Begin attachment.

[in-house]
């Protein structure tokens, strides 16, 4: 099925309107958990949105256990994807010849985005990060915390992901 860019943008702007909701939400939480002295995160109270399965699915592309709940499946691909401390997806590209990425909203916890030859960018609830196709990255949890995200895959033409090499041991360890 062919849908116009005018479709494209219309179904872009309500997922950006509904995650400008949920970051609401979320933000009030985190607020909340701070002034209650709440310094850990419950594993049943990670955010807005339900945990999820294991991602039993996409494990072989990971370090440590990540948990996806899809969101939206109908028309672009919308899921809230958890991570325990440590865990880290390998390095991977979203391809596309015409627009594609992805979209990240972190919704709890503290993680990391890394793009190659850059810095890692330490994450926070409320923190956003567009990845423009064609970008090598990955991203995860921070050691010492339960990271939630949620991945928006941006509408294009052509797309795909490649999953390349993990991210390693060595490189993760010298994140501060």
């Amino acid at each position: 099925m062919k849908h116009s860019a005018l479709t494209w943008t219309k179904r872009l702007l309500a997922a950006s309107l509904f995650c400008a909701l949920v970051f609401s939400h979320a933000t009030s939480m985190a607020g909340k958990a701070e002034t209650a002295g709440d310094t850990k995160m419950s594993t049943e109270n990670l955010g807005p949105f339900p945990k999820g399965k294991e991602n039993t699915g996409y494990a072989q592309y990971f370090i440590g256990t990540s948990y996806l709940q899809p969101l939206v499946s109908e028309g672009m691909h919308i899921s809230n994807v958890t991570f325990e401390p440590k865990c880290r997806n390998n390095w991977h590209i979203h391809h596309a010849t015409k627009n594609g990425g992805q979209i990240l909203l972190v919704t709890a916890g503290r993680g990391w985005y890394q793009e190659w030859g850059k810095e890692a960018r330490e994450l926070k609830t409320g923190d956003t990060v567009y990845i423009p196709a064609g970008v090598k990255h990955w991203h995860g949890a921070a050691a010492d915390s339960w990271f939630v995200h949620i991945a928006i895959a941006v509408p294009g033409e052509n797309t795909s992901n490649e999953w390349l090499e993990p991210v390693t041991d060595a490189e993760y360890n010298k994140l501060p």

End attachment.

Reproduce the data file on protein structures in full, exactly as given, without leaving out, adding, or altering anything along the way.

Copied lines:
[in-house]
């Protein structure tokens, strides 16, 4: 099925309107958990949105256990994807010849985005990060915390992901 860019943008702007909701939400939480002295995160109270399965699915592309709940499946691909401390997806590209990425909203916890030859960018609830196709990255949890995200895959033409090499041991360890 062919849908116009005018479709494209219309179904872009309500997922950006509904995650400008949920970051609401979320933000009030985190607020909340701070002034209650709440310094850990419950594993049943990670955010807005339900945990999820294991991602039993996409494990072989990971370090440590990540948990996806899809969101939206109908028309672009919308899921809230958890991570325990440590865990880290390998390095991977979203391809596309015409627009594609992805979209990240972190919704709890503290993680990391890394793009190659850059810095890692330490994450926070409320923190956003567009990845423009064609970008090598990955991203995860921070050691010492339960990271939630949620991945928006941006509408294009052509797309795909490649999953390349993990991210390693060595490189993760010298994140501060």
């Amino acid at each position: 099925m062919k849908h116009s860019a005018l479709t494209w943008t219309k179904r872009l702007l309500a997922a950006s309107l509904f995650c400008a909701l949920v970051f609401s939400h979320a933000t009030s939480m985190a607020g909340k958990a701070e002034t209650a002295g709440d310094t850990k995160m419950s594993t049943e109270n990670l955010g807005p949105f339900p945990k999820g399965k294991e991602n039993t699915g996409y494990a072989q592309y990971f370090i440590g256990t990540s948990y996806l709940q899809p969101l939206v499946s109908e028309g672009m691909h919308i899921s809230n994807v958890t991570f325990e401390p440590k865990c880290r997806n390998n390095w991977h590209i979203h391809h596309a010849t015409k627009n594609g990425g992805q979209i990240l909203l972190v919704t709890a916890g503290r993680g990391w985005y890394q793009e190659w030859g850059k810095e890692a960018r330490e994450l926070k609830t409320g923190d956003t990060v567009y990845i423009p196709a064609g970008v090598k990255h990955w991203h995860g949890a921070a050691a010492d915390s339960w990271f939630v995200h949620i991945a928006i895959a941006v509408p294009g033409e052509n797309t795909s992901n490649e999953w390349l090499e993990p991210v390693t041991d060595a490189e993760y360890n010298k994140l501060p």